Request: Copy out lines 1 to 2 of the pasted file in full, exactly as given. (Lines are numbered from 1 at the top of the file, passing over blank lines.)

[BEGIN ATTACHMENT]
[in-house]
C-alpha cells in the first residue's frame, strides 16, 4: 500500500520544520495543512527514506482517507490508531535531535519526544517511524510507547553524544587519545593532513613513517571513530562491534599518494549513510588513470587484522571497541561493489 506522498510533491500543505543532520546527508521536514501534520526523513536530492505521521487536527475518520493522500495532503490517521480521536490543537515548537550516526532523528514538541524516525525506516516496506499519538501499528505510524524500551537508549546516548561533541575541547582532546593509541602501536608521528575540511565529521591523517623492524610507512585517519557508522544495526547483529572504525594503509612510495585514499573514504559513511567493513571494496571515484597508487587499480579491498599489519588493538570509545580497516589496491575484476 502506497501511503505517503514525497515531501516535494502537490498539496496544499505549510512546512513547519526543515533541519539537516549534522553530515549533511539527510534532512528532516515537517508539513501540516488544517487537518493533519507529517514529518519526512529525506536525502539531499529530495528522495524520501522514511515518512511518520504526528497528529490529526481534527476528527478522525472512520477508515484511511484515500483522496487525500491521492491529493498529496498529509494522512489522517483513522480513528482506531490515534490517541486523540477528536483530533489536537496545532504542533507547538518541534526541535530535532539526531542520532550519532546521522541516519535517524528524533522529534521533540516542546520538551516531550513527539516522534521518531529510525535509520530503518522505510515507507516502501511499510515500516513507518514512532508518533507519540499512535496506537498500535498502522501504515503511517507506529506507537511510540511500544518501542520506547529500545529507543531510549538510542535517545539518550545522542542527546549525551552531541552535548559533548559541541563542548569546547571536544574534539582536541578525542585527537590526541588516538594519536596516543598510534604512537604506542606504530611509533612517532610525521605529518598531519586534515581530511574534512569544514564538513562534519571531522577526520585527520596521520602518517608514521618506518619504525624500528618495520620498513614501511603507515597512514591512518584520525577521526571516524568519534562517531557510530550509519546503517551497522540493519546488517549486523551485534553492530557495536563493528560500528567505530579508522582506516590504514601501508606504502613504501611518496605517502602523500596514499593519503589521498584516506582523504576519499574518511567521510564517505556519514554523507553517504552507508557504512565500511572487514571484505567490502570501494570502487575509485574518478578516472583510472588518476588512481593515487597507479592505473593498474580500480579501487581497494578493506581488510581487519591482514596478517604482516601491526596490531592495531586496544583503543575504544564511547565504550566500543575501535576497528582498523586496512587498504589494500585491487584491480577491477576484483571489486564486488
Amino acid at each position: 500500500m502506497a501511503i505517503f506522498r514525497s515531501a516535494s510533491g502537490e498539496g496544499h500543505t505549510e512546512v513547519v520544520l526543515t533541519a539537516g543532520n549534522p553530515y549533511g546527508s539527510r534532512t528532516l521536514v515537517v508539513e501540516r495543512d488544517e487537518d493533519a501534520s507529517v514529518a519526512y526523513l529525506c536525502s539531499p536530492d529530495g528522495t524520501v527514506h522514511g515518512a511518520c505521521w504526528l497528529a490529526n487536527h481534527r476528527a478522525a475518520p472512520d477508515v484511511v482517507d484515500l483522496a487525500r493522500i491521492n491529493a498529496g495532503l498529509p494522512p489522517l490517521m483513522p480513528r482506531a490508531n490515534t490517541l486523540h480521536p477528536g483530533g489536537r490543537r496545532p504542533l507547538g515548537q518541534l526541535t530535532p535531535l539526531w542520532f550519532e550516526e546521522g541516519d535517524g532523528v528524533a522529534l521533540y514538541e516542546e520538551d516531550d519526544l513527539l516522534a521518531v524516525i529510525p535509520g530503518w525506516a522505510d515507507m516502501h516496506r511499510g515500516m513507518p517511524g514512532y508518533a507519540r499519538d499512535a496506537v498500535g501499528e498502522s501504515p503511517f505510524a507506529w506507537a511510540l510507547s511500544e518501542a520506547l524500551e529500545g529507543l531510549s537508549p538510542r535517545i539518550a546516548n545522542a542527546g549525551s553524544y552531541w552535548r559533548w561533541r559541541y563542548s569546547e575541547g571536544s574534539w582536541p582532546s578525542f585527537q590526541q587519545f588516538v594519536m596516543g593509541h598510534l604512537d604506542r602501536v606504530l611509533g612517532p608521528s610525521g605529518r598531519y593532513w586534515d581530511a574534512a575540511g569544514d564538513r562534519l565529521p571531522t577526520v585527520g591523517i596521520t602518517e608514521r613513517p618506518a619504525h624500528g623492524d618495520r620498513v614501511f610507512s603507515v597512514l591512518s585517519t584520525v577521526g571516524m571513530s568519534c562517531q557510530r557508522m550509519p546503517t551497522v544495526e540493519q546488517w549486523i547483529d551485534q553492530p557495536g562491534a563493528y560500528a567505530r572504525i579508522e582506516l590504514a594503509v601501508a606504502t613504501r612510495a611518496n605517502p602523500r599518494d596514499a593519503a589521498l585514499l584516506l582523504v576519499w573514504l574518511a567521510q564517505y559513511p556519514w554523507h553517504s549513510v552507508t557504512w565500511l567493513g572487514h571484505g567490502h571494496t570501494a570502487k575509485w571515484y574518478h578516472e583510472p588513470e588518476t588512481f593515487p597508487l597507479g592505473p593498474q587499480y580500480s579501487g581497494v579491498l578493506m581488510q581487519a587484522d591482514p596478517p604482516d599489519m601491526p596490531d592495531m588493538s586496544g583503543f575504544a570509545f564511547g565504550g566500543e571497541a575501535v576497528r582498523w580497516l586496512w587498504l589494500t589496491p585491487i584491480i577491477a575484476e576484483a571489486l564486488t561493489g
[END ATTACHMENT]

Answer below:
[in-house]
C-alpha cells in the first residue's frame, strides 16, 4: 500500500520544520495543512527514506482517507490508531535531535519526544517511524510507547553524544587519545593532513613513517571513530562491534599518494549513510588513470587484522571497541561493489 506522498510533491500543505543532520546527508521536514501534520526523513536530492505521521487536527475518520493522500495532503490517521480521536490543537515548537550516526532523528514538541524516525525506516516496506499519538501499528505510524524500551537508549546516548561533541575541547582532546593509541602501536608521528575540511565529521591523517623492524610507512585517519557508522544495526547483529572504525594503509612510495585514499573514504559513511567493513571494496571515484597508487587499480579491498599489519588493538570509545580497516589496491575484476 502506497501511503505517503514525497515531501516535494502537490498539496496544499505549510512546512513547519526543515533541519539537516549534522553530515549533511539527510534532512528532516515537517508539513501540516488544517487537518493533519507529517514529518519526512529525506536525502539531499529530495528522495524520501522514511515518512511518520504526528497528529490529526481534527476528527478522525472512520477508515484511511484515500483522496487525500491521492491529493498529496498529509494522512489522517483513522480513528482506531490515534490517541486523540477528536483530533489536537496545532504542533507547538518541534526541535530535532539526531542520532550519532546521522541516519535517524528524533522529534521533540516542546520538551516531550513527539516522534521518531529510525535509520530503518522505510515507507516502501511499510515500516513507518514512532508518533507519540499512535496506537498500535498502522501504515503511517507506529506507537511510540511500544518501542520506547529500545529507543531510549538510542535517545539518550545522542542527546549525551552531541552535548559533548559541541563542548569546547571536544574534539582536541578525542585527537590526541588516538594519536596516543598510534604512537604506542606504530611509533612517532610525521605529518598531519586534515581530511574534512569544514564538513562534519571531522577526520585527520596521520602518517608514521618506518619504525624500528618495520620498513614501511603507515597512514591512518584520525577521526571516524568519534562517531557510530550509519546503517551497522540493519546488517549486523551485534553492530557495536563493528560500528567505530579508522582506516590504514601501508606504502613504501611518496605517502602523500596514499593519503589521498584516506582523504576519499574518511567521510564517505556519514554523507553517504552507508557504512565500511572487514571484505567490502570501494570502487575509485574518478578516472583510472588518476588512481593515487597507479592505473593498474580500480579501487581497494578493506581488510581487519591482514596478517604482516601491526596490531592495531586496544583503543575504544564511547565504550566500543575501535576497528582498523586496512587498504589494500585491487584491480577491477576484483571489486564486488